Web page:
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Key and Trust Store Properties

By default java programs assume the keystore is located in the file ~/.keystore. This can be overridden by setting the relevant system properties either on the command line (using -Dproperty=value) or in code using e.g.:

System.setProperty("javax.net.ssl.keyStore", keyStore);
System.setProperty("javax.net.ssl.keyStorePassword", "123456");
System.setProperty("javax.net.ssl.trustStore", trustStore);
System.setProperty("javax.net.ssl.trustStorePassword", "123456");
//System.setProperty("javax.net.debug", "ssl");

The "javax.net.debug" property can be used to enable verbose debug output from the SSL handshake and authentication stages. Note that updating the key- or trust stores requires a server restart as they are read on start-up.

The above is for enabling the key and truststore. The below description regards per-thread setup of key and truststore. The key and truststore is quite likely to be the same file, the variables above (keyStore and trustStore) are strings with the path to the key and truststore file.

Set up Key and Trust Store in Code

To programmatically specify key or trust stores the per-thread javax.net.ssl.SSLContext can be used. Just set the wanted stores and/or managers before creating the connection:

    KeyManager[] kms=getKeyManagers(keyStore, keyStorePassword);
    TrustManager[] tms=getTrustManagers(trustStore, trustStorePassword);
    SslContext.setCurrentSslContext(new SslContext(kms, tms, null));

Where getKeyManagers and getTrustManagers come from this post:

    private static TrustManager[] getTrustManagers(String location, String password)
            throws IOException, GeneralSecurityException {
        // First, get the default TrustManagerFactory.
        String alg=TrustManagerFactory.getDefaultAlgorithm();
        TrustManagerFactory tmFact=TrustManagerFactory.getInstance(alg);

        FileInputStream fis=new FileInputStream(location);
        KeyStore ks=KeyStore.getInstance("jks");
        ks.load(fis, password.toCharArray());
        fis.close();

        tmFact.init(ks);

        // And now get the TrustManagers
        TrustManager[] tms=tmFact.getTrustManagers();
        return tms;
    }

    private static KeyManager[] getKeyManagers(String location, String password)
            throws IOException, GeneralSecurityException {
        // First, get the default KeyManagerFactory.
        String alg=KeyManagerFactory.getDefaultAlgorithm();
        KeyManagerFactory kmFact=KeyManagerFactory.getInstance(alg);

        FileInputStream fis=new FileInputStream(location);
        KeyStore ks=KeyStore.getInstance("jks");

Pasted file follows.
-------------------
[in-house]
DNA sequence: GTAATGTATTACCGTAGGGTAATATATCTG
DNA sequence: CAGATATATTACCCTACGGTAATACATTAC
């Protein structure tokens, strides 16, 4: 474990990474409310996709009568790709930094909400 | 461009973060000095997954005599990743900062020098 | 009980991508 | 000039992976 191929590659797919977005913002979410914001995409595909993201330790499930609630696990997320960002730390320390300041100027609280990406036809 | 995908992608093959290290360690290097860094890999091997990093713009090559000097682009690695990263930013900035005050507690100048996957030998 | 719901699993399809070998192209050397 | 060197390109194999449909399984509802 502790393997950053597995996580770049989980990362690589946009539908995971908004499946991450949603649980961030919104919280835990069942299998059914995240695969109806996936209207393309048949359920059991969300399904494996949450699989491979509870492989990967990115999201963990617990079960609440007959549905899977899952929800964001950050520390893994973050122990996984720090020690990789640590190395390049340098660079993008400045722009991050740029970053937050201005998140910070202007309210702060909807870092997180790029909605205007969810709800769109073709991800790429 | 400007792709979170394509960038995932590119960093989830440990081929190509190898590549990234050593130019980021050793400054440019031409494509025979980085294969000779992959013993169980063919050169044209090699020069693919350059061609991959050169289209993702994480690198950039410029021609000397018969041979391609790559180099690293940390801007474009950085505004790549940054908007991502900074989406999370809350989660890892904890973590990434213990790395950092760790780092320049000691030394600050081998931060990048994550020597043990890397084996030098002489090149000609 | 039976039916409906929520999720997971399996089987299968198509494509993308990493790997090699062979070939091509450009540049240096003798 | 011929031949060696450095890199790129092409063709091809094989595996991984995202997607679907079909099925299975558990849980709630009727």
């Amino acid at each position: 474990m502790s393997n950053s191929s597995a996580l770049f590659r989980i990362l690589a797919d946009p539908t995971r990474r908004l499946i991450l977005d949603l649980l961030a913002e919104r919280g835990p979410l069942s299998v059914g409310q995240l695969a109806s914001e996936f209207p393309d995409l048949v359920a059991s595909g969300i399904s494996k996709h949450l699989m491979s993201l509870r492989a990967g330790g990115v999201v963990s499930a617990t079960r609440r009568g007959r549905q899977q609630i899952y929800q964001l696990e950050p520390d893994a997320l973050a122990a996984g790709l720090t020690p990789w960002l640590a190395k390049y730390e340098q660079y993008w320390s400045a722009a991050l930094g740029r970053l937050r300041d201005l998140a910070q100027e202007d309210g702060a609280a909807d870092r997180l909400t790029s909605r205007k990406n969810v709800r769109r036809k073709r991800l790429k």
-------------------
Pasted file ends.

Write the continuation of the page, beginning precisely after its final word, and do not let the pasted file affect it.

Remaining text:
ks.load(fis, password.toCharArray());
        fis.close();

        // Now we initialise the KeyManagerFactory with this KeyStore
        kmFact.init(ks, password.toCharArray());

        // And now get the KeyManagers
        KeyManager[] kms=kmFact.getKeyManagers();
        return kms;
    }
Getting KeyStore instance from text string
    private static KeyStore keyStoreFromCertificateString(String alias, String certificateString)
            throws NoSuchAlgorithmException, CertificateException, IOException, KeyStoreException {
        KeyStore ks=KeyStore.getInstance("jks");
        ks.load(null); // Create empty key store
        CertificateFactory cf = CertificateFactory.getInstance("X.509");
        Certificate cert = cf.generateCertificate(new ByteArrayInputStream(certificateString.getBytes()));
        ks.setEntry(alias, new KeyStore.TrustedCertificateEntry(cert), null);
        return ks;
    }

Contrast with getting it from a file (as above). Sample usage:

    String certificateString =
        "-----BEGIN CERTIFICATE-----\n" +
        "MIICCzCCAXQCCQCHLeckUtZcJDANBgkqhkiG9w0BAQUFADBKMQswCQYDVQQGEwJESzEgMB4GA1UE\n" +
        "ChMXRGV0IEtvbmdlbGlnZSBCaWJsaW90ZWsxDDAKBgNVBAsTA0RJUzELMAkGA1UEAxMCQ0EwHhcN\n" +
        "MTEwOTI4MTExNjQ1WhcNMTMwNDI5MjIyMDEzWjBKMQswCQYDVQQGEwJESzEgMB4GA1UEChMXRGV0\n" +
        "IEtvbmdlbGlnZSBCaWJsaW90ZWsxDDAKBgNVBAsTA0RJUzELMAkGA1UEAxMCQ0EwgZ8wDQYJKoZI\n" +
        "hvcNAQEBBQADgY0AMIGJAoGBAJcGvaV2VjjIhq0NGD1sCDPw/Xvu/G0zzJLStStbvAQZ95CKZ52V\n" +
        "CM7oQ4Ge4Qse+sNNL+DU9ENzFoN/1Xvqip1e0B204arErZaRXc4lThW3vTt7JWx9s/l2TOxnsCuq\n" +
        "uXhe+VnQkMdGu1WeSKIgzhxJ5vjV5mPXkj/RsVnKSp+PAgMBAAEwDQYJKoZIhvcNAQEFBQADgYEA\n" +
        "VbQ5VPPDOCW0wuyMLFu8W2W0Tvplv8A458w37qNVo3pvznDSVdEOpPIRznTIM836XSwHWCWhRPN/\n" +
        "Mo2U+CRkSEaN8nPkqxOY46w1AKqhhgLAPr6/sOCjG6k6jxEITYzYO5mv0nAg4yAVvfE4O715pjwO\n" +
        "77h9LapqyJ8S1GSKHr8=\n" +
        "-----END CERTIFICATE-----\n";
    KeyStore ks = keyStoreFromCertificateString("broker", certificateString);
Import client certificate+key to client

$ openssl pkcs12 -export -in client.crt -inkey client.key -out client.p12
$ keytool -importkeystore -srckeystore client.p12 -srcstoretype pkcs12 -destkeystore client.ks -storepass <pass> -file ca.crt

Import server certificate

$ keytool -import -alias broker -keystore client.ks -file ca.crt

Export certificate in text format

$ keytool -export -alias broker -keystore client.ks -rfc

Without the -rfc argument the certificate is exported in binary format.

Misc.

Should a raw SSLSocket be needed, creating a socket that uses specific key and trust stores is described here: http://pa55word.wordpress.com/2007/11/23/secure-sockets-in-java/

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